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# datetime2 package FAQ

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This is the FAQ for the datetime2 package. See also the datetime2 package documentation.

## General

This is discussed in the datetime2 documentation but briefly there were issues with datetime.sty that couldn't be resolved without breaking backward-compatibility.

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### Why doesn't datetime2 recognise my language?

The language and regional settings are dealt with by the datetime2 modules, which must be independently installed. Check the datetime2-contrib listings. If your language is listed there you can install it. If it's not listed there, the appropriate language module is unavailable, in which case you have the following options: volunteer to write the module or persuade someone to write the module.

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### Can I still use the old datetime package?

Obsolete packages remain available in the CTAN obsolete tree. Your TeX distribution may not contain some obsolete packages. If this is the case, you will need to download datetime.sty from CTAN and manually install.

It's your choice if you want to continue to use an obsolete package, but you should be aware that any issues with unmaintained packages won't be fixed.

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### What are the main differences between datetime and datetime2?

The main changes are:
1. All commands except \today and \Today have a prefix to help prevent clashes with other date and time-related packages. For example, \DTMcurrenttime instead of \currenttime.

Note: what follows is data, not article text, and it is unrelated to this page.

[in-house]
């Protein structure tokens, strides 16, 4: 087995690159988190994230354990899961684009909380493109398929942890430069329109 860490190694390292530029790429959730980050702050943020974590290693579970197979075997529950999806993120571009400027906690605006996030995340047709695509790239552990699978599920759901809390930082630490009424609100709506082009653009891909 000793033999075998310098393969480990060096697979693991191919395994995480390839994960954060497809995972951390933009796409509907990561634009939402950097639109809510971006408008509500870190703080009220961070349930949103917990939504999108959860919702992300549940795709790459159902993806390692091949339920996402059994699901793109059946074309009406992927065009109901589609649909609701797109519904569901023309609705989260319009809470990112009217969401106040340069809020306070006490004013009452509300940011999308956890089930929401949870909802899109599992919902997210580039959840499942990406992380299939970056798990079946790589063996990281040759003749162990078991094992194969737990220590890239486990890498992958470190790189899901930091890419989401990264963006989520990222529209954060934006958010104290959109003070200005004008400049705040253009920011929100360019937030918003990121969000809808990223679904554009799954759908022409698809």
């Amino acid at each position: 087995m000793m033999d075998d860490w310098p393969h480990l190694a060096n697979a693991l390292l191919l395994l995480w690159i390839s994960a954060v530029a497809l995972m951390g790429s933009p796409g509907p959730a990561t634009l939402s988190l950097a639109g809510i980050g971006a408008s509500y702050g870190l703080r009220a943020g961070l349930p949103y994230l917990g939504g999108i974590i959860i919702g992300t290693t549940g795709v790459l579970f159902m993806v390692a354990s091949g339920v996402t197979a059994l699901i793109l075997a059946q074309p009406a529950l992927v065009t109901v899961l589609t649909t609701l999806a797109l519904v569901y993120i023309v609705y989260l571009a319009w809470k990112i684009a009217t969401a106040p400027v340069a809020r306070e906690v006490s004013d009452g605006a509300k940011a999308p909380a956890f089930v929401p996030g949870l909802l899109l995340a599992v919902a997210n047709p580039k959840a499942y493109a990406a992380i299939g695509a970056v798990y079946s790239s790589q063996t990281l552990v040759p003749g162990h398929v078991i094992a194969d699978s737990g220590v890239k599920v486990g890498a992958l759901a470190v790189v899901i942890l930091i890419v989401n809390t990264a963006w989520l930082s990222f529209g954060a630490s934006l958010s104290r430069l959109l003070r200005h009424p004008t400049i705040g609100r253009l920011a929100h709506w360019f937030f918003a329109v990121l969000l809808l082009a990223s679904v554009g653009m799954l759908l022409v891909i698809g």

2. Commands like \today are expandable, which means you should be able to use them to write the date/time information to external files, use them in PDF bookmarks or use them in commands like \MakeUppercase. Styles should protect any fragile commands to assist with this. There may, however, be some supplementary styles in contributed packages that can't produce expandable dates or styles. In which case this should be mentioned in the documentation for those supplementary packages.
3. Language support is separated into independently installed and maintained modules. This means you only need to install the modules for your own language(s) rather than having to install everything.

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### How do I change my document from datetime.sty?

The default date format in datetime2.sty has changed to ISO so if your old document looked like:
\documentclass{article}
\usepackage{datetime}
\begin{document}
\today
\end{document}

then the date would be formatted in British English style: Saturday 28th March, 2015. If you simply replace datetime with datetime2:
\documentclass{article}
\usepackage{datetime2}
\begin{document}
\today
\end{document}

then the date would be formatted in ISO style: 2015-03-28. If you want to reproduce the British format you need to make sure you have also installed datetime2-english and load it using package options:
\documentclass{article}
\usepackage[en-GB,showdow]{datetime2}
\begin{document}
\today
\end{document}

This now displays the date in the style Saturday 28th March 2015, which is slightly different from the datetime.sty format. You can also use "british" instead of "en-GB", but take care if you try loading it as a document class option. If you try
\documentclass[british]{article}
\usepackage[showdow]{datetime2}
\begin{document}
\today
\end{document}

this once again produces the ISO format 2015-03-28 but you can now switch to the British style using \DTMsetstyle{en-GB} or do